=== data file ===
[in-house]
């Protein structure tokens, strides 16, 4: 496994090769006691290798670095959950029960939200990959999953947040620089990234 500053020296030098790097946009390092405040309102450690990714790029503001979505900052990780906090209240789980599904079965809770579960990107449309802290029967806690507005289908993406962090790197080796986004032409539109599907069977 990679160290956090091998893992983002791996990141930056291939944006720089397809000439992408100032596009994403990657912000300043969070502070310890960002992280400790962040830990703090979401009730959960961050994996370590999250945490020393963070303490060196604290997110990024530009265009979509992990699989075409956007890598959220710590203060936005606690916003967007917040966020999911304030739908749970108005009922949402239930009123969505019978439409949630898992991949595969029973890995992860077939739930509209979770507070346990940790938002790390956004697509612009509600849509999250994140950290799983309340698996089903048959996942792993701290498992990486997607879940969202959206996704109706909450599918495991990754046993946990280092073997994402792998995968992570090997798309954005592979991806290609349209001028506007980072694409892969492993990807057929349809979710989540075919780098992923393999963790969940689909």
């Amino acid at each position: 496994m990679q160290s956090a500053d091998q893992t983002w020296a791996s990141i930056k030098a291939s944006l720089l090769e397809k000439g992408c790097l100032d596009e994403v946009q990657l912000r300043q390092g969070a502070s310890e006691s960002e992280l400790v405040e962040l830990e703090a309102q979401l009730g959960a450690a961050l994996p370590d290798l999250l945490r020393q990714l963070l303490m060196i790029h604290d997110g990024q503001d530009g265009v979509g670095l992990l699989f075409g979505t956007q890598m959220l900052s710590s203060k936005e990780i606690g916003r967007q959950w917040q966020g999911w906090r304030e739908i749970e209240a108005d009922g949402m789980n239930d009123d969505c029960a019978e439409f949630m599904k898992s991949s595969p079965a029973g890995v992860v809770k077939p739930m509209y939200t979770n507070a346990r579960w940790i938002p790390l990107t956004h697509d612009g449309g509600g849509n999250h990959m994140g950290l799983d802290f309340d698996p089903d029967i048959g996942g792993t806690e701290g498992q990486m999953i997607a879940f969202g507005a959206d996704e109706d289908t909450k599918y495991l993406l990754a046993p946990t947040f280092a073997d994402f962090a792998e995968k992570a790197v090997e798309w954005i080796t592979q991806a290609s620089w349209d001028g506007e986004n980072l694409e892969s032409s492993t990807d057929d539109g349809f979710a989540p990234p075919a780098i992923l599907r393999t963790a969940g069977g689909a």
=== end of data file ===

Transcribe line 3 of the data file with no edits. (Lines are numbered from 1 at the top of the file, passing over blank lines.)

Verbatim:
């Amino acid at each position: 496994m990679q160290s956090a500053d091998q893992t983002w020296a791996s990141i930056k030098a291939s944006l720089l090769e397809k000439g992408c790097l100032d596009e994403v946009q990657l912000r300043q390092g969070a502070s310890e006691s960002e992280l400790v405040e962040l830990e703090a309102q979401l009730g959960a450690a961050l994996p370590d290798l999250l945490r020393q990714l963070l303490m060196i790029h604290d997110g990024q503001d530009g265009v979509g670095l992990l699989f075409g979505t956007q890598m959220l900052s710590s203060k936005e990780i606690g916003r967007q959950w917040q966020g999911w906090r304030e739908i749970e209240a108005d009922g949402m789980n239930d009123d969505c029960a019978e439409f949630m599904k898992s991949s595969p079965a029973g890995v992860v809770k077939p739930m509209y939200t979770n507070a346990r579960w940790i938002p790390l990107t956004h697509d612009g449309g509600g849509n999250h990959m994140g950290l799983d802290f309340d698996p089903d029967i048959g996942g792993t806690e701290g498992q990486m999953i997607a879940f969202g507005a959206d996704e109706d289908t909450k599918y495991l993406l990754a046993p946990t947040f280092a073997d994402f962090a792998e995968k992570a790197v090997e798309w954005i080796t592979q991806a290609s620089w349209d001028g506007e986004n980072l694409e892969s032409s492993t990807d057929d539109g349809f979710a989540p990234p075919a780098i992923l599907r393999t963790a969940g069977g689909a």